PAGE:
If there is ever a name synonymous with Rhyl it is that of Elwyn Conway. He dedicated his life to public service for our community. We are proud and delighted to publish this article about Elwyn’s life, written by his brother The Rev. Canon Glyn Conway.
“My late brother Elwyn, often known affectionately within the family as ‘Ebb’, was born inRhyl in 1925 living in The Geufron with his parents Aneurin and Elizabeth Conway, five siblings, Crid, Doris, Tim, Eddie and me, Glyn.
He was educated in Emmanuel School where he was a member of the school football team and was also a chorister in St. Thomas’s church choir. During the Second World War aged 17, he enlisted in the Royal Marines. He took part in the Normandy Landings the following year, on the 6th June 1944 where, he said, it was a case of killing or being killed. I found it very shocking for such a gentle man to have to do that under orders. After landing on Gold Beach, he was part of the advance into Germany to liberate Belsen concentration camp. The trauma of D-Day, including seeing bodies piled ten feet high on the beach, left Elwyn shell shocked and he spent six weeks recovering in a hospital in Broadstairs, Kent. Like many other ex-servicemen, he was reluctant to talk about these horrendous experiences. It was only when discussing the war film ‘Saving Private Ryan’ many years later that he felt able to share with me some of these dramatic times. It helped me to put into context his post war determination to help make the world a better place by
committing to a lifetime of public service.
After the war he was employed at Courtaulds in Greenfield and then a driver at Crosville Motor Services. He was a popular member of the Rhyl and District Labour Club being captain of the snooker team there. He was later appointed to the post of full time Secretary of the Club. Elwyn was elected in 1958 as councillor for the South Central Ward for the Rhyl Urban District Council later becoming Chairman in 1965. At the installation ceremony, the retiring Chairman commented that Elwyn would be the first bachelor Chairman in Rhyl’s history. Five years later his bachelor days ended when he married his beloved Betty Carroll. He was elected to Flintshire County Council in 1961, (later Clwyd County Council) where he also served as Chairman in 1986. He was elected as the first Mayor of the newly created Rhuddlan Borough Council in 1974. I was proud to be asked by Elwyn to act as chaplain to him in his civic duties.
Many of my earlier memories consisted of the family helping out on election days and of people continually knocking on the door asking for help from Elwyn which of course he was always ready to give. As his local government career expanded, he later served as Chairman both of the North Wales Police Authority in 1992 and also of the local bench of magistrates. In all he gave 29 years service as a local Justice of the Peace. He served on the old Denbighshire and Flintshire Health Executive Council and the Clwyd and Deeside Hospital Management Committee. Further afield he also served in Brussels as a local government representative on the European Commission.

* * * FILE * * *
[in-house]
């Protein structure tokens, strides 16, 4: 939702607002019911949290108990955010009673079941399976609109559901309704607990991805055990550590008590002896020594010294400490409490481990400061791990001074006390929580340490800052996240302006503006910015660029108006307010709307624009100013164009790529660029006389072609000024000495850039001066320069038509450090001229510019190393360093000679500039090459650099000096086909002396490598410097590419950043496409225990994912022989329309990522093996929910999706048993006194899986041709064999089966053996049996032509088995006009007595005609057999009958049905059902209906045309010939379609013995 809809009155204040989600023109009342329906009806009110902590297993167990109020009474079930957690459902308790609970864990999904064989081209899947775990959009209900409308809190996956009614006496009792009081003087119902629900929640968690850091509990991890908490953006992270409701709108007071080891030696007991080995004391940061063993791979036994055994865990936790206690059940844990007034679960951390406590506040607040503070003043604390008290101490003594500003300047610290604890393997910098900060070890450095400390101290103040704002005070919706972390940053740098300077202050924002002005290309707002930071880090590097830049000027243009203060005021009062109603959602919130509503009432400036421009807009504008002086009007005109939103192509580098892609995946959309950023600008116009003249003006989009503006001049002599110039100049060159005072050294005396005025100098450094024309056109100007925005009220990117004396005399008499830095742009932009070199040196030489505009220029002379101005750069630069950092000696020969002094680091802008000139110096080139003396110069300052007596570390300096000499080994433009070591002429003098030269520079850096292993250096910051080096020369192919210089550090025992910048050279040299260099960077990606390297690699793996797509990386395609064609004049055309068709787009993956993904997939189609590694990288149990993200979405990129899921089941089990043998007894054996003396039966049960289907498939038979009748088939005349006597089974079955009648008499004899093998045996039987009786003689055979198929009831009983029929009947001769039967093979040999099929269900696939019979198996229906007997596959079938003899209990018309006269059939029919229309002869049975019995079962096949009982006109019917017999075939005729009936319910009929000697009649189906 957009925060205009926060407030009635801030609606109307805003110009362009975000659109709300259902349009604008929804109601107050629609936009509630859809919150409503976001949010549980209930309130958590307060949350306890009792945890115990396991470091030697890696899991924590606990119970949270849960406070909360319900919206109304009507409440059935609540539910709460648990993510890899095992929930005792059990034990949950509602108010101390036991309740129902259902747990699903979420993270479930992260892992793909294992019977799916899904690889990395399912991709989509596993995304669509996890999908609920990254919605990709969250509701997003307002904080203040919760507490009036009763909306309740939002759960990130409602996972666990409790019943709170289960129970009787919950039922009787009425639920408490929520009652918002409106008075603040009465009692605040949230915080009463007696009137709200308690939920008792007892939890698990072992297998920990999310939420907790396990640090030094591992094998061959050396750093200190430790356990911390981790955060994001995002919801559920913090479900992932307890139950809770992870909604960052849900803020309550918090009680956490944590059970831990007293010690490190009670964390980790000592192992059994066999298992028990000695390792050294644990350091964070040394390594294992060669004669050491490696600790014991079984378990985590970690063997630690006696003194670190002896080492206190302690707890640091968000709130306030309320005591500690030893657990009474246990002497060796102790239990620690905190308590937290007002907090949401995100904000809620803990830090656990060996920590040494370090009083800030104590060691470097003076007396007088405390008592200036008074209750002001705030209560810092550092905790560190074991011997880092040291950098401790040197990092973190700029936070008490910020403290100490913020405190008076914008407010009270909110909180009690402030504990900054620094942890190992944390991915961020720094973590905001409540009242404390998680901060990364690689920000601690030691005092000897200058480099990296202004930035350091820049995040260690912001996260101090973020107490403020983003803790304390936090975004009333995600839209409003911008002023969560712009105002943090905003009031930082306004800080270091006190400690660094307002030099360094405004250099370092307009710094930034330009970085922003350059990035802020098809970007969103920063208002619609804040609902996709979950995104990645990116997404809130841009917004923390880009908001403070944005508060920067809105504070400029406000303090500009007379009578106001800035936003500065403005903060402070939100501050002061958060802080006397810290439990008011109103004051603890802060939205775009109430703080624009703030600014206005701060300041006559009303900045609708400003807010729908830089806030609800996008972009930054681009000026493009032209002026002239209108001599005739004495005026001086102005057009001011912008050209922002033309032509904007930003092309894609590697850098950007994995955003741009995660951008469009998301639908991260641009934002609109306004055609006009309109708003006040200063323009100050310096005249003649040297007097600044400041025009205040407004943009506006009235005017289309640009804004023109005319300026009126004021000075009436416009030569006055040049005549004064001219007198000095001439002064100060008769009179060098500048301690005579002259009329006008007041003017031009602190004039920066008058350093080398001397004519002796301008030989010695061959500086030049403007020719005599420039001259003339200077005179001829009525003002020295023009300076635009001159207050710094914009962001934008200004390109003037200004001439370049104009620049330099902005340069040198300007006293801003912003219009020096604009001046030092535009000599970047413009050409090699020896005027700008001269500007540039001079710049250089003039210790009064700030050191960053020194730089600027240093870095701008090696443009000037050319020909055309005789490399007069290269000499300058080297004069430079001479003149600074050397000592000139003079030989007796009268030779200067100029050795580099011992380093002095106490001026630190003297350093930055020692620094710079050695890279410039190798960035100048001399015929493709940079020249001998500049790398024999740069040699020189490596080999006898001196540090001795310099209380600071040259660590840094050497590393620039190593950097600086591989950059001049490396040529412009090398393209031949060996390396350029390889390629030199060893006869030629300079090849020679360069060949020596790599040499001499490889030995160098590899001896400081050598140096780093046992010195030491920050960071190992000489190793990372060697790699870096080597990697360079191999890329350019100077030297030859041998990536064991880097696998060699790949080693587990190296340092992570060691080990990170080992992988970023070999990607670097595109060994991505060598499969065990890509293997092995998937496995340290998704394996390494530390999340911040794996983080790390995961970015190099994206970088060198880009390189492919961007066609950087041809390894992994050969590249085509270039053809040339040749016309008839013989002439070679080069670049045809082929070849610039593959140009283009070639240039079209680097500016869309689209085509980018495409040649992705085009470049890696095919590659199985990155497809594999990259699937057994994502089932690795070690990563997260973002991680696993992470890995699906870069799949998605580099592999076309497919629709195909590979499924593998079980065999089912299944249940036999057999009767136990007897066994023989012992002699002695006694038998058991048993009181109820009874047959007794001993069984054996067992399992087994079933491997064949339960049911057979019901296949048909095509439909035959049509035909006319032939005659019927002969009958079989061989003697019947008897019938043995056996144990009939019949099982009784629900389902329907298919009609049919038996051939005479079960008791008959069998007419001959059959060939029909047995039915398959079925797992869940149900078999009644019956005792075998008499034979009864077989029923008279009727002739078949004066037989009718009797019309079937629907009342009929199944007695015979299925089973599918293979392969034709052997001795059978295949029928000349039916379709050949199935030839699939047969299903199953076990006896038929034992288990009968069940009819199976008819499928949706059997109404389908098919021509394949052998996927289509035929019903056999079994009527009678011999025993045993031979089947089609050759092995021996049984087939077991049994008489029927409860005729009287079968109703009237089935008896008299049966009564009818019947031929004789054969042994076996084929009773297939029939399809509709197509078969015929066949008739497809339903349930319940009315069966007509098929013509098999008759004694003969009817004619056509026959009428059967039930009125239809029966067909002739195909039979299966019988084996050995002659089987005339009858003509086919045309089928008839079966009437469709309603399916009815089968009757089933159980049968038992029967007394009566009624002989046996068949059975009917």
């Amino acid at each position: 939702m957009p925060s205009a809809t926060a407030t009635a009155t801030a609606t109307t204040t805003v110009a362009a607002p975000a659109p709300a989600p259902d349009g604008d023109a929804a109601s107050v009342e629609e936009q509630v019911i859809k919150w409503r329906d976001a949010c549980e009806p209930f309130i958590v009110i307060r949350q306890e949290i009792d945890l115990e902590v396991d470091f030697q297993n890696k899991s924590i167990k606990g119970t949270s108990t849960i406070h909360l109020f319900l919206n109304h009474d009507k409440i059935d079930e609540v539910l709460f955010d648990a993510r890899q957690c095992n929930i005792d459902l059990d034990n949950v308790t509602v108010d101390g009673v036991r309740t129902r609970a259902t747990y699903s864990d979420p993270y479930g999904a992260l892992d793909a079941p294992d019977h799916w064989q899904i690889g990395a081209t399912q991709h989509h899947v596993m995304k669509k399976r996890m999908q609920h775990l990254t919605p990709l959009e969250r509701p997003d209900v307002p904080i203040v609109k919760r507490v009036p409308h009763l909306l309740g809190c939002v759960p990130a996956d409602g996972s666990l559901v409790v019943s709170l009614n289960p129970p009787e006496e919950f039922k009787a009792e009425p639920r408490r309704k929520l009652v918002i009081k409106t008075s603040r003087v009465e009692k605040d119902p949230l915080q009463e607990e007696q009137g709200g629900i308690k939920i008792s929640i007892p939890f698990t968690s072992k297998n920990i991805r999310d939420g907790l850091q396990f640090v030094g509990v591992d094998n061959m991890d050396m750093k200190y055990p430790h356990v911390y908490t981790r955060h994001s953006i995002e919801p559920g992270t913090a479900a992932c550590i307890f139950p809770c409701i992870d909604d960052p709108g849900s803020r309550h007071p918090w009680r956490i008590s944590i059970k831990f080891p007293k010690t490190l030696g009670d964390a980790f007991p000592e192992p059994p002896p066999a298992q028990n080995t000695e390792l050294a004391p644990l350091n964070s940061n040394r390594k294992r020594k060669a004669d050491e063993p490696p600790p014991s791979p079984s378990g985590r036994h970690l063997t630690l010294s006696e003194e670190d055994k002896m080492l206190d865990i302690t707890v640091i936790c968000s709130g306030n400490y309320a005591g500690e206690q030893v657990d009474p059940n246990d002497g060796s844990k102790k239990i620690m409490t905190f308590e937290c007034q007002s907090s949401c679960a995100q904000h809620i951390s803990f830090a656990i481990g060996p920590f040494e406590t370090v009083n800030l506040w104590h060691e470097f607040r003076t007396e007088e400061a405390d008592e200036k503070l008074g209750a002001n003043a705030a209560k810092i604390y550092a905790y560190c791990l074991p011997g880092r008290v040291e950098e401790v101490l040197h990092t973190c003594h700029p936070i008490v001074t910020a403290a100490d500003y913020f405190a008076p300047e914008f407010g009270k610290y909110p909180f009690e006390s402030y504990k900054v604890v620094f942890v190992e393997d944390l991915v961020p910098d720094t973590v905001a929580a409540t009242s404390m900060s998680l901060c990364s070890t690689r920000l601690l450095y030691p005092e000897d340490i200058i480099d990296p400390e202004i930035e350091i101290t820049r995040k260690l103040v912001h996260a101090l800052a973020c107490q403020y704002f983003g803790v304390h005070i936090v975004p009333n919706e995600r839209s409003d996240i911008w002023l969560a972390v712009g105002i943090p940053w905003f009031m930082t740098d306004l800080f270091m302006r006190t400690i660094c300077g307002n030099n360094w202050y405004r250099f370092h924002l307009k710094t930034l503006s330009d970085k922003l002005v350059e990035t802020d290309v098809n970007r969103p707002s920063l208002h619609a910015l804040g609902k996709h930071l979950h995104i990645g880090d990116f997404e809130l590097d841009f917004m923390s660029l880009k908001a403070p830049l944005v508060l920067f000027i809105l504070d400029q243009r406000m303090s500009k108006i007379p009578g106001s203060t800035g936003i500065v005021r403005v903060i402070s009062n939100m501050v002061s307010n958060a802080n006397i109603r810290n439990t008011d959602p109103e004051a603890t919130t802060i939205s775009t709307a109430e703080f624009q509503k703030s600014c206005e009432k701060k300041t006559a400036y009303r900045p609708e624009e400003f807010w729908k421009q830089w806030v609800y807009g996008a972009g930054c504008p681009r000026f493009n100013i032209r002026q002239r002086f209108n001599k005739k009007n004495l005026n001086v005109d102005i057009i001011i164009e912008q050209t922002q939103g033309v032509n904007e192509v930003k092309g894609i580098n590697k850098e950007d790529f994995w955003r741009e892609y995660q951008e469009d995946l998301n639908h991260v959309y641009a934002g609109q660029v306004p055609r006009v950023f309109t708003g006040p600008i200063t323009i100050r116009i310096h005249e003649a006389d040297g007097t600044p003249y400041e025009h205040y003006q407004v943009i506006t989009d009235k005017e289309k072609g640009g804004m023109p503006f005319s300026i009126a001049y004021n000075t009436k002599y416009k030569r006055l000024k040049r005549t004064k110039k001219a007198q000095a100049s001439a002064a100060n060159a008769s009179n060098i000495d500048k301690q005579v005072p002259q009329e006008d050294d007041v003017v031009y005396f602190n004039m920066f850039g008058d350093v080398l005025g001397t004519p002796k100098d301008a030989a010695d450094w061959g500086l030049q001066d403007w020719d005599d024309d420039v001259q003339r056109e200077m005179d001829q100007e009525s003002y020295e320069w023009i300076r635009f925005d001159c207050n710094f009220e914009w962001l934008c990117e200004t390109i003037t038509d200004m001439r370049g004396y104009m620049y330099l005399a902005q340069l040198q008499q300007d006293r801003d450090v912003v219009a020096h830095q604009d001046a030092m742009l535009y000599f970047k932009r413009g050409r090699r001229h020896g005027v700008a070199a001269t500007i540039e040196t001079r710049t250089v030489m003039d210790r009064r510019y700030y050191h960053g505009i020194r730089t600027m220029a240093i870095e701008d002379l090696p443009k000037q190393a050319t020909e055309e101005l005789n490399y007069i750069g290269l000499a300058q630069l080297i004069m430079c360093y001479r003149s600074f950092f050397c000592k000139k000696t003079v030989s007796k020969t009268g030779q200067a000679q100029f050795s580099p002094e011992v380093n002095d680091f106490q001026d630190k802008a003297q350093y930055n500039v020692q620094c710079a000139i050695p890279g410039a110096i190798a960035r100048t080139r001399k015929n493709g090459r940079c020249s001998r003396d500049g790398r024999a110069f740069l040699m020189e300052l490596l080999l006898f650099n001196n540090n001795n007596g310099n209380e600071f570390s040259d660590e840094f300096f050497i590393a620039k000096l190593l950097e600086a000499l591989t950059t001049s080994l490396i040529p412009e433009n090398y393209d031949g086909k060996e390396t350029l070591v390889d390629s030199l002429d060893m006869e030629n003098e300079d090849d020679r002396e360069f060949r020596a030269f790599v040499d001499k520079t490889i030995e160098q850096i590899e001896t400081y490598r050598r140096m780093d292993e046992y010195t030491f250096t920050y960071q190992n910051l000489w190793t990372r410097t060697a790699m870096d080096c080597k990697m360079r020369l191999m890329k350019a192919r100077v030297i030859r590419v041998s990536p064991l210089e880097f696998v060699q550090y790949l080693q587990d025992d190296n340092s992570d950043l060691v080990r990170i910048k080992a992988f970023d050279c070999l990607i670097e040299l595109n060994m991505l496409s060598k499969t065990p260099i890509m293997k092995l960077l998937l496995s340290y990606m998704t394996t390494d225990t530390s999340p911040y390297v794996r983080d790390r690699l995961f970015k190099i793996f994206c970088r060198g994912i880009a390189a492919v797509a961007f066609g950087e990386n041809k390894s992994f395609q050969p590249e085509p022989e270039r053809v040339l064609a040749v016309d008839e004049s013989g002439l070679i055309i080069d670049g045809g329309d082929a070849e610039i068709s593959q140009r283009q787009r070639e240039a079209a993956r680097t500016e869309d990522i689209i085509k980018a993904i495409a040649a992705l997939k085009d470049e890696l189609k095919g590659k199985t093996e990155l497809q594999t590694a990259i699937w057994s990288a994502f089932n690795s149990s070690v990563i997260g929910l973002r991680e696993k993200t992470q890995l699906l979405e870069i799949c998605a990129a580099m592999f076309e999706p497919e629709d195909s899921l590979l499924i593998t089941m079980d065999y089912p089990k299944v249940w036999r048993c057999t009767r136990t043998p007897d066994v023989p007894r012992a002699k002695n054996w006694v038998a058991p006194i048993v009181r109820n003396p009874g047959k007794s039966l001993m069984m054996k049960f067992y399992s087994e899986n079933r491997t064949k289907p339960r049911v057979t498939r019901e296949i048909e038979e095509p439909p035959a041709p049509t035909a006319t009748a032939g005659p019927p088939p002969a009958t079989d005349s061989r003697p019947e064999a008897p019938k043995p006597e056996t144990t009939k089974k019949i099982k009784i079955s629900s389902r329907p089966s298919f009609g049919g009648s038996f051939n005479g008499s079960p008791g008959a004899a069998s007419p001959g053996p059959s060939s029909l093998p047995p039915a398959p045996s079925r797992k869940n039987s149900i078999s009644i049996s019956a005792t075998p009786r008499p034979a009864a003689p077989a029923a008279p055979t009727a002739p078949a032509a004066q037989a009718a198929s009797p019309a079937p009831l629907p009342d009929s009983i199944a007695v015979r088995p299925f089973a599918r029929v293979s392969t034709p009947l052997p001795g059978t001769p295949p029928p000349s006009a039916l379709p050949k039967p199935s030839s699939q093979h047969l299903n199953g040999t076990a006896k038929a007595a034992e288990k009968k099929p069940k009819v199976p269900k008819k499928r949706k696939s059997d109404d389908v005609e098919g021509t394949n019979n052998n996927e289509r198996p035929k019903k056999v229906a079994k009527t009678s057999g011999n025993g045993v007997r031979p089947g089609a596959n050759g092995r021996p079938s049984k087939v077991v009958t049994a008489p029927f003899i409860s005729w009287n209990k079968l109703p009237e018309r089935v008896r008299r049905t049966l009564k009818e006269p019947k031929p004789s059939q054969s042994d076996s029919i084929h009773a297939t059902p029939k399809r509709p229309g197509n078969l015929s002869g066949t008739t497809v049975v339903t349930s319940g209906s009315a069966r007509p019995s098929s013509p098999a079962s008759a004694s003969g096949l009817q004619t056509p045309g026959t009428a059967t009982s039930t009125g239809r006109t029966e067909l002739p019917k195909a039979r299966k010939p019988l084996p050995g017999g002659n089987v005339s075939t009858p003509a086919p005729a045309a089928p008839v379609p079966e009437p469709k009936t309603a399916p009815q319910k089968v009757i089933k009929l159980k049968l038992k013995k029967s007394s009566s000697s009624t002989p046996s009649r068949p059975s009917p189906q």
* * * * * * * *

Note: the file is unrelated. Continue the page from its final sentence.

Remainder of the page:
In all this he was ably supported by Betty until her untimely death in 1984 through cancer at the early age of 53. His family life meant a great deal to Elwyn and he had great joy when their daughters Liz and Faye were born. After Betty’s death he devotedly continued to care for them as a one parent family, balancing that with a very demanding public life which won him the admiration of all. The other local interests which he pursued were the Rhyl PSA (Pleasant Sunday Afternoon) at the Vale Road Brigade Hall where he chaired the weekly meetings and he was also President of the Rhyl Operatic Society. He was an active member of St.Ann’s Church. He retired from local government in 1996 after 38 years making him one of the longest serving councillors in North Wales and was presented with a commemorative framed script signed by the Prime Minister, Tony Blair.
For his devoted service to Rhyl and the wider community he was awarded the Order of the British Empire from the Queen at Buckingham Palace in 1996 at which ceremony he was proudly supported by his two daughters. He was also awarded the Queens Silver Jubilee Medal in 1977.
Towards the end of his life he took great interest in keeping up with his family and delighted in the arrival of his two grandchildren. He regularly travelled to Normandy to attend the official remembrance ceremonies. Until moving from his home in Vale Road to Emlyn Grove in 2003, he maintained his hobby of gardening and he was also a keen swimmer. He died quite suddenly in 2005 not long after his 80th birthday. My last memory of Elwyn is waving him off outside the hospital in St. Asaph after we had both been to visit our sister Doris to whom he was especially close. They had much in common having both seen wartime military service and towards the end of their lives met regularly at Doris’s home for lunch. His funeral service in St. Thomas’s church was attended by over a thousand people such was the affection and respect in which he was held by the community. It was a great privilege for me to be able speak at that service and to express my pride at being so closely associated with an exceptional man who loved Rhyl. My family has had close links with golfing over the years, our father was a one time Secretary of the Rhyl Golf Club. It is appropriate that there is a sports cup in Elwyn’s memory at the club. Elwyn Conway served his home town, county and nation in a magnificent way throughout his life. As the cortege travelled to his funeral, at the Vale Road Bridge we saw a glorious rainbow over St. Thomas’s! That sight brought us much comfort and joy!”
The Rev. Canon Glyn Conway.